The scientists from the University of Leeds, one of the largest universities in the UK, say millions of years from now, the pulling apart of the Arabian and Nubian tectonic plates will let waters to rush into and widen the Red Sea. The Leeds scientists have also been able to get an unprecedented picture of the workings of stretching plates, the rock crust moving across Earth’s surface at up to 12 centimeters per year. While the exact course of this continental drift is hard to predict, the movement of the fault promises eventually to widen the Red Sea between Africa and the Arabian peninsula and extend it southwards, cutting a marine inlet inland.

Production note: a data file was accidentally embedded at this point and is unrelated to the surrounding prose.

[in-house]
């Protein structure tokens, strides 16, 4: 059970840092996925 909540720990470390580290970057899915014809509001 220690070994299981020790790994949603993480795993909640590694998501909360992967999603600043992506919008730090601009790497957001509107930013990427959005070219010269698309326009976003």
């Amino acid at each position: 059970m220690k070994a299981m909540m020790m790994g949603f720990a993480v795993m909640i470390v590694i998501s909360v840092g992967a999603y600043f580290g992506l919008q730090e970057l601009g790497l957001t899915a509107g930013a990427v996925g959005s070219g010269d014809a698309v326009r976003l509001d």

Tim Wright of the University of Leeds and his international team of colleagues gathered ground and space-based observations of a widening fraction in the Afar Desert of Ethiopia. Between September and October of last year, a 60-kilometer-long stretch of rock spread by as much as eight meters. Magma from adjacent volcanoes filled in the bottom part of the rift, creating new continental crust and a dyke of roughly 2.5 cubic kilometers–twice as much material as erupted from Mount St. Helens–more than two kilometers below the surface. Geologists from the UK believe that they are witnessing a tectonic process similar to the one that formed the Atlantic Ocean, as adjacent plates push apart over millions of years to change the shape of the continents.